One of the biggest challenges often faced by new business owners is the threat of succumbing to Impostor Syndrome. You’ve probably heard about this phenomenon, as it’s been the focus of many articles and studies in recent years, but in case you haven’t, here’s a quick summary: Impostor Syndrome occurs when successful, skilled individuals fall prey to a psychological phenomenon that leads them to believe they’re inadequate, incompetent, or simply pretending to be as confident or successful as they actually are. They worry others will \"see through them\" and judge them to fall short.
Many people naturally overcome this challenge with time, confidence, and a well-placed trust in their capabilities. Others struggle to claim their role, feeling that they don’t measure up, that their counterparts are actually performing better than they are, or that the fact they have to work hard to achieve tasks must mean that they aren’t actually good at the work.
The good thing about Impostor Syndrome is that there are some concrete steps you can take to overcome this debilitating perspective, and to start infusing confidence into your actions and business mentality. Here’s a few ways you can begin:
Figure Out What’s Changed -- Why Is This Happening Now?
Maybe you’re a brand new business owner. In this case, uncertainty is totally normal -- after all, many beginners are naturally prone to insecurity and fear. You're doing something you haven't done before, so it's difficult to feel confident at all times. Be sure you’ve got a coach and some close friends who can reassure you and keep your process on track -- and give yourself some time. If you set a deadline of 6, 9, or 12 months from now, and check back in with your progress at that point, you’ll have a more realistic foundation from which to assess your business and see how much you’ve advanced so far. Remind yourself, everyone has to start somewhere.
What about if you’ve been successful and you find yourself now leading a team of other business owners? Remind yourself that your efforts got you to this point. You know how to build a business, and you have valuable experience and insight to share with your team. Don’t discount this experience!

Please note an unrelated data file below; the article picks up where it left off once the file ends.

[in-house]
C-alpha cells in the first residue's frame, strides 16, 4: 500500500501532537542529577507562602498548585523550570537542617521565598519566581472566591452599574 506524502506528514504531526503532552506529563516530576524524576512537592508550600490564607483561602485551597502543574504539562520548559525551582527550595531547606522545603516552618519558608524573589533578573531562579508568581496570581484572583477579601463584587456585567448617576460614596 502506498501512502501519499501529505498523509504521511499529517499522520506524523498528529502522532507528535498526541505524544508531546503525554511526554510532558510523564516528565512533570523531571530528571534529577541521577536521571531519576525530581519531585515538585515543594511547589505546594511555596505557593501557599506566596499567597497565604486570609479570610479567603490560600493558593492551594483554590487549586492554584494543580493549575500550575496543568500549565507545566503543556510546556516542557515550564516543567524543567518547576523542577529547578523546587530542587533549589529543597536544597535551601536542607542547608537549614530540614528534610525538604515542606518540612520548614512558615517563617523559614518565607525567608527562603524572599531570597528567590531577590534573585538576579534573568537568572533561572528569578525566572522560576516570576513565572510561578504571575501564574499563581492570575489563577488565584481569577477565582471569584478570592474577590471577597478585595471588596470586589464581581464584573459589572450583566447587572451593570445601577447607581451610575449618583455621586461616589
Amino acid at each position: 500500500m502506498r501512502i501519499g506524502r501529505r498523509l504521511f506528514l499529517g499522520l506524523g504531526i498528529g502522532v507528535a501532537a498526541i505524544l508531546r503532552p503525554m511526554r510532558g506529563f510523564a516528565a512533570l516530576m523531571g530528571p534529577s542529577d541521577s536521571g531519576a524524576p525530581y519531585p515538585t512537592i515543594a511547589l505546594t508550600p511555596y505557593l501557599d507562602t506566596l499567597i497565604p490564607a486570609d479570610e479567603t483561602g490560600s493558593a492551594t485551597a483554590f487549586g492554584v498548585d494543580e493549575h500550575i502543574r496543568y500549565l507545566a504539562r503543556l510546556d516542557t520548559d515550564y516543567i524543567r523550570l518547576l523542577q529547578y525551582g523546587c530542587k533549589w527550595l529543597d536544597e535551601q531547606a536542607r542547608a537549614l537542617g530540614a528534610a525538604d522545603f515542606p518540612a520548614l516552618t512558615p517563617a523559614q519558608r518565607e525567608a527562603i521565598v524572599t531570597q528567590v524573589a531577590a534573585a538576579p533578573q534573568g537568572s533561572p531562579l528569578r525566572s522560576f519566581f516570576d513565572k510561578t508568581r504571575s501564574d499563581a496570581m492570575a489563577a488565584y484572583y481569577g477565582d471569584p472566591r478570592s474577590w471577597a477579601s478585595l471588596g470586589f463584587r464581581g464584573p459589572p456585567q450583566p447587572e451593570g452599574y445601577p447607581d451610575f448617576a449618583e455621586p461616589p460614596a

Make A List --Or Actually, Three
Think about a few people you admire, your role models in personal or professional life, and identify a characteristic that you share with each of them. Is your role model an incredible public speaker? Maybe you’ve been able to give some inspiring speeches at your local Chamber of Commerce events, or with other networking groups. Or perhaps your role model has overcome a difficult history, and you’ve also built your business from scratch and paid off all of your debt along the way. Whatever the scenario, we’re confident you can find an area of overlap between you and each of these inspiring people.
Now, think back and make a list of everything you’ve accomplished in the last two years that you’re proud of. This doesn’t have to be just business - maybe you achieved a 5k PR, or you finally enrolled in an art class and entered a painting into the final show. As humans, we tend to look forward at new tasks and see their difficulties, but look back on things we’ve accomplished and minimize the efforts that got us there. But at one time, that 5k PR felt as hard to achieve as your business goal may today. When you take a close look at what you have actually accomplished, you’ll start to see a pattern of successful achievement across your history.
Finally, make a list of three business goals that you have. Maybe they are big, scary goals that you’re afraid to tell anyone, and barely even whisper to yourself. Beneath each goal, write down one of the positive characteristics you identified that’s shared between yourself and a role model, ideally a trait or skill that will help you reach that goal. Then, reference your second list - your list of accomplishments - and pick something that felt similarly intimidating when you began. Jot this down in the same column or box.
This is your inspiration sheet. Whenever you feel nervous about your goal, or want to tell yourself that someone like me couldn’t do it, you’ll be able to remind yourself that actually, you’re great at one of the related skills, and you’ve overcome similar obstacles before. Having this sheet handy will give you a boost of motivation and encouragement when you need it most.
Engage Your Team
After you’ve taken some of these steps, if you’re still plagued by Impostor Syndrome in your work life, the next best thing is to engage your mentor, an adviser, a close friend, or even a counselor. Sometimes you just need an external voice to support your personal efforts and reinforce the new messages you’re trying to tell yourself. Don’t hesitate to bring in someone you trust. After all, they likely dealt with this themselves at some point. According to Fast Company, studies suggest 70% of people experience impostor syndrome at some point in their career. If they’ve been in your shoes, they’ll be able to help you get back on track and regain your sense of ownership and achievement.
How have you overcome Impostor Syndrome in your own life? Share tips and tricks with your fellow #TRAKstars!